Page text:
Since 2010, at least five people have been wrongfully convicted of murder in cases in which jailhouse informants played a role, according to the National Registry of Exonerations. Fewer wrongful convictions have surfaced in this decade compared with previous ones because it can take years, and even decades, for wrongful convictions to come to light. Experts say this number will likely grow in the years to come.

2011

reform
California passes a law that says that the uncorroborated testimony of a jailhouse informant can't be used against a defendant at trial. A court later weakens these protections by saying accomplices and informants may corroborate each others’ accounts.

2012

scandal
The Florida Innocence Commission recommends providing jurors with instructions on how to weigh the reliability of informant testimony and other reforms, such as clarifying disclosure rules.
Among the Released
  • Convicted

    2009

    Sentence

    Life without parole

    State

    Oklahoma

2013

Among the Released

2014

Among the Released
scandal
A public defender in a high-profile murder case in Orange County, California, claims that his client’s constitutional rights were violated through the use of a long-standing jailhouse informant program. Orange County’s top prosecutors and law-enforcement officials are implicated, and according to a pending ACLU lawsuit against the county district attorney’s office and sheriff’s department, as many as 140 cases may be affected. Other murder cases are retried as a result.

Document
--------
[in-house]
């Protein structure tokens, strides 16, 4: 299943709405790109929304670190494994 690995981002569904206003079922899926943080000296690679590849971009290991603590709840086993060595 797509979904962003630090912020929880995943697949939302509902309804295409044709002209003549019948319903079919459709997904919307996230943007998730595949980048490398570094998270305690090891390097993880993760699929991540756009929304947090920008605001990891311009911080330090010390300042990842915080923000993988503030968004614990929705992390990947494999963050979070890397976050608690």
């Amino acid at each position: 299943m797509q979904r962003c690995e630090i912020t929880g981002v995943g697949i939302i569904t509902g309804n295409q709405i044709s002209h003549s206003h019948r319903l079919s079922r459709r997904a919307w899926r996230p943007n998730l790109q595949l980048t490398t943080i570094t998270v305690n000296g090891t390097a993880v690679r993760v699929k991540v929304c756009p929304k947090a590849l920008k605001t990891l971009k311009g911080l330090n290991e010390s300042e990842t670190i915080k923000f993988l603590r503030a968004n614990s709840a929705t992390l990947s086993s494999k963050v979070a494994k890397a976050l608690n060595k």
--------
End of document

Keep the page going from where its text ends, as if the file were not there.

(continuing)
reform
The Florida Supreme Court requires prosecutors to disclose a summary of jailhouse informants’ criminal histories; any previous history as an informant; and the compensation they expect to receive.

2016

Among the Released

2017

scandal
An Orange County, California, grand jury asserts that the existence of an organized informant program run by the DA’s office and sheriff’s department “does not stand up to factual validation.” While it acknowledges wrongdoing in individual cases, its report dismisses claims that there was any sort of organized jailhouse informant program in place.
reform
Texas passes a law requiring prosecutors to track informant testimony and disclose any benefits the informants received, such as compensation and sentence reductions.

2018

Among the Released
reform
Illinois passes a law requiring pretrial reliability hearings for jailhouse informants testifying in murder, arson and sexual assualt cases. It also includes other disclosure requirements.

2019

scandal
The California Attorney General’s Office closes its investigation into the Orange County jailhouse informant scandal. No one is publicly disciplined.
reform
Nebraska enacts legislation mandating that defense attorneys be notified of an informant's criminal history, any benefits they will receive, any past history as an informant and any recantations.
reform
Twenty-nine years after a Los Angeles County grand jury recommended the creation of a centralized database to track jailhouse informants, Connecticut — not California — passes such a law.

Source: ProPublica research, The National Registry of Exonerations